Problems After Abortion
No matter what you might have heard, the idea that making abortion legal makes it automatically safe is false. There are numerous complications associated with abortion, including physical, emotional, and psychological side effects.
Statistics indicate 10 percent of women undergoing abortion will suffer immediate complications. One-fifth of those complications were considered major. (1)
More than 100 possible complications have been linked to abortion. The major complications are infection, excessive bleeding, embolism, perforation of the uterus, anesthesia complications, convulsion, hemorrhage, cervical injury and endotoxic shock. (2) Minor complications include minor infections, bleeding, fevers, abdominal pain, gastro-intestinal disturbances, vomiting and Rh sensitization.
Dr. David Reardon, an expert in the after-effects of abortion, notes that researchers have reported that three to five percent of aborted women are left inadvertently sterile as a result of the operation's latent morbidity. (3) The risk of sterility is even greater for women who are infected with a venereal disease at the time of the abortion. (4)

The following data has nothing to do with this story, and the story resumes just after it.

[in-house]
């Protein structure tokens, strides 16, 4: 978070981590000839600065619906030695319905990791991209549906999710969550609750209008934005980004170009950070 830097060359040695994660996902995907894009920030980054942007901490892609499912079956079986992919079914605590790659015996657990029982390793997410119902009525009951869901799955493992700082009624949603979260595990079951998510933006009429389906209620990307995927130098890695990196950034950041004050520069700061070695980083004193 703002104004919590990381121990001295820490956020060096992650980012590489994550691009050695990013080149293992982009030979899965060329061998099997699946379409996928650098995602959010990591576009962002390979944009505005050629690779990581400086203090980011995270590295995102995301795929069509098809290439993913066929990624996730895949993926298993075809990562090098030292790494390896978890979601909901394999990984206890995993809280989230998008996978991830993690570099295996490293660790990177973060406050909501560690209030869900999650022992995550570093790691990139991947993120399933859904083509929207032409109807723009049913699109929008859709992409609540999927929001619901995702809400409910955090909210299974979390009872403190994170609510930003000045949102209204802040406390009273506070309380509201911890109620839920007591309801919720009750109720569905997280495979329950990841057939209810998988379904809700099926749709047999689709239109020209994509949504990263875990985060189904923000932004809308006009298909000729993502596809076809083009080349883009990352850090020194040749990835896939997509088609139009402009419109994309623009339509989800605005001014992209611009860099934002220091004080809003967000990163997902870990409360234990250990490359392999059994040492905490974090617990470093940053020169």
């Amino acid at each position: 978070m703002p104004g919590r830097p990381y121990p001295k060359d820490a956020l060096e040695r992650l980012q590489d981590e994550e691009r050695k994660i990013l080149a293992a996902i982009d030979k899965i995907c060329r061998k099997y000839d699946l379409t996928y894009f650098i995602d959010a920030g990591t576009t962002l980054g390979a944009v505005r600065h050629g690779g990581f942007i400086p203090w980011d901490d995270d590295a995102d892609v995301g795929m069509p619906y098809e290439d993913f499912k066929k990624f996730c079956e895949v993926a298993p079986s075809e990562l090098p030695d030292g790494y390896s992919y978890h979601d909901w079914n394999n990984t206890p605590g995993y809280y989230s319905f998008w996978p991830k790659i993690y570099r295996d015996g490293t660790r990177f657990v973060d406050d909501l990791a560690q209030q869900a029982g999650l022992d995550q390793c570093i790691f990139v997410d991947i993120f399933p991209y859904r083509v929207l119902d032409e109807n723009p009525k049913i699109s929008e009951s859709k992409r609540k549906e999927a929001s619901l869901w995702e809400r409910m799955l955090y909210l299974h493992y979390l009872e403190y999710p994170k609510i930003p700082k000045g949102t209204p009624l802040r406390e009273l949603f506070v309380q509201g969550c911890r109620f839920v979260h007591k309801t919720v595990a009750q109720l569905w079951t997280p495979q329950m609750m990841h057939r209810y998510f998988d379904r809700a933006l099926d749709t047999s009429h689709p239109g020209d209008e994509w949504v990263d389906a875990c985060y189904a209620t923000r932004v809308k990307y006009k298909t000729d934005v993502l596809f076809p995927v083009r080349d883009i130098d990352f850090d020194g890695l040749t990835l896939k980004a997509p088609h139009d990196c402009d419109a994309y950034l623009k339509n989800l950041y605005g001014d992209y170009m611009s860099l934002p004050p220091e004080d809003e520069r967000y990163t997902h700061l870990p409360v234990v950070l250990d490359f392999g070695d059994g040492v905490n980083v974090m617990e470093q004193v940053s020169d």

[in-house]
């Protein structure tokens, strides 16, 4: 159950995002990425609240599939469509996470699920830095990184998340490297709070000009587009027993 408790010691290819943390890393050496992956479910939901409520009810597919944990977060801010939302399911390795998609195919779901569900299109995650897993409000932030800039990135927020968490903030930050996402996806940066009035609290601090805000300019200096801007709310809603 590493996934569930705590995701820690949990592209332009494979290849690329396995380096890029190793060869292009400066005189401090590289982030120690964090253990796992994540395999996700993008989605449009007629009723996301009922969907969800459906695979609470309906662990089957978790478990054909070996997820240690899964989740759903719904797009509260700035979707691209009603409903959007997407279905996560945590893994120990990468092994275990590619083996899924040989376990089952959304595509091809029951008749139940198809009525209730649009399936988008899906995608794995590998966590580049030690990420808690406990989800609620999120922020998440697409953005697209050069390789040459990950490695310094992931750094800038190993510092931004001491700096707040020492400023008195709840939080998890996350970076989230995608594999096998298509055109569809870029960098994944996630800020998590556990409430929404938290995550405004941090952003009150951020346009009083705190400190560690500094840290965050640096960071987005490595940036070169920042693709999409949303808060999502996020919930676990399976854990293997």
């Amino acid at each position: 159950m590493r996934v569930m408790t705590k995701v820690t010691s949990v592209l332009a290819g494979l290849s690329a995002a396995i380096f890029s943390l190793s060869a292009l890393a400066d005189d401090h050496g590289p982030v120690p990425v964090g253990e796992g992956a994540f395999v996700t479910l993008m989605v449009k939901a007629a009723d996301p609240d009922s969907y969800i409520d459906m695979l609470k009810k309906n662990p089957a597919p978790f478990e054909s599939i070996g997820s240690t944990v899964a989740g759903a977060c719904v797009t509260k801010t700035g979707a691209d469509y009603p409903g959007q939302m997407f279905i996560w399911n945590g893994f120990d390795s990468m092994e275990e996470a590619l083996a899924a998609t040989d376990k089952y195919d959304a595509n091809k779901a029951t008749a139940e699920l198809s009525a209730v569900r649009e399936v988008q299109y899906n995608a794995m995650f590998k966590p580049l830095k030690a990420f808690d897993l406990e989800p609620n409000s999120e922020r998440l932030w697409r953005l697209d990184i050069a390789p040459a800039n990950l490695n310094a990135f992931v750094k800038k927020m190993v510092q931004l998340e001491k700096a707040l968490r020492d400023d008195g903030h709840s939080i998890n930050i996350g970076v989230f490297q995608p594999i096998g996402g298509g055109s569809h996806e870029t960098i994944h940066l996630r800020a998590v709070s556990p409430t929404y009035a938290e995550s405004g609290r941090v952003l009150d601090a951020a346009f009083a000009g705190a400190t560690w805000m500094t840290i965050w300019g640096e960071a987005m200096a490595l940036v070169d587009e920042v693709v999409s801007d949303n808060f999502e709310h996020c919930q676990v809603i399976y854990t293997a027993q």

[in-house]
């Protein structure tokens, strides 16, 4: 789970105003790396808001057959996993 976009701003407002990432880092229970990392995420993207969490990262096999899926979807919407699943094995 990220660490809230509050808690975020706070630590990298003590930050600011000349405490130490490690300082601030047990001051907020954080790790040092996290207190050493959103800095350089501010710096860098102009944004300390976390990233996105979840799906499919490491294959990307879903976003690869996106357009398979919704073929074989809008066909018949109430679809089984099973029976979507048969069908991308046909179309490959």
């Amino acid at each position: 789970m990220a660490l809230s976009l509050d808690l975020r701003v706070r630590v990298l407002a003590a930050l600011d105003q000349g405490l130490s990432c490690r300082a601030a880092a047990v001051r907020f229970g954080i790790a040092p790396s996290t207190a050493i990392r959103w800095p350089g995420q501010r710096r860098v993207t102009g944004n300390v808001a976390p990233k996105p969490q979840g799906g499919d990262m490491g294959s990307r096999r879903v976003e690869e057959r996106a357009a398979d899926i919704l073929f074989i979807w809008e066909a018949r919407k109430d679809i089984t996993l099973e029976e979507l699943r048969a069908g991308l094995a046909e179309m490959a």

Premature births are more likely after abortions. This is the reason: During an abortion, the cervix is artificially opened before it is ready to deliver the baby. As a result, the cervical muscle is often torn. If the cervical opening and muscle are torn, the muscle may become weakened. With damage to the muscle, it may open prematurely, causing the baby to be born before he or she is really ready to enter the world. (5 & 6)
A study of post-abortive women, taken only eight weeks following their abortions, indicated that 44 percent of the women were suffering from nervous disorders, 36 percent experienced sleep problems, 31 percent regretted their abortion decisions, and 11 percent had been prescribed psychotropic medicine. (7)
Other research indicates that women who have had abortions are more likely to be admitted to psychiatric hospitals. The risk of hospitalization is particularly high for teenagers, separated or divorced women, and women who have had more than one abortion. (8)
1. Frank, et.al. “Induced Abortion Operations and Their Early Sequelae,” Journal of the Royal College of General Practitioners (April 1985), vol. 35, no. 73, pp.175-180. Grimes and Cates, “Abortion: Methods and Complications,” Human Reproduction, 2nd ed., 796-813.
2, 3. Reardon, Aborted Women-Silent No More, Chicago: Loyola University Press, 1987).
4. Willke, Abortion: Questions and Answers, (Cincinnati, Hayes Publishing Co., 2003.)
5, 6. L. Iffy, “Second-Trimester Abortions,” JAMA, vol. 249, no. 5, Feb. 4, 1983, p. 588.
7. Ashton, “The PsychoSocial Outcome of Induced Abortion,” British Journal of Ob&Gyn., 87:1115-1122 (1980).
8. R. Somers, “Risk of Admission to Psychiatric Institutions Among Danish. Women who Experienced Induced Abortion: An Analysis on National Record Linkage,” Dissertation Abstracts International, Public Health, 2621-B, Order No. 7926166 (1979); H. David, et al., “Postpartum and Post-abortion Psychotic Reactions,” Family Planning Perspectives 13:88-91 (1981).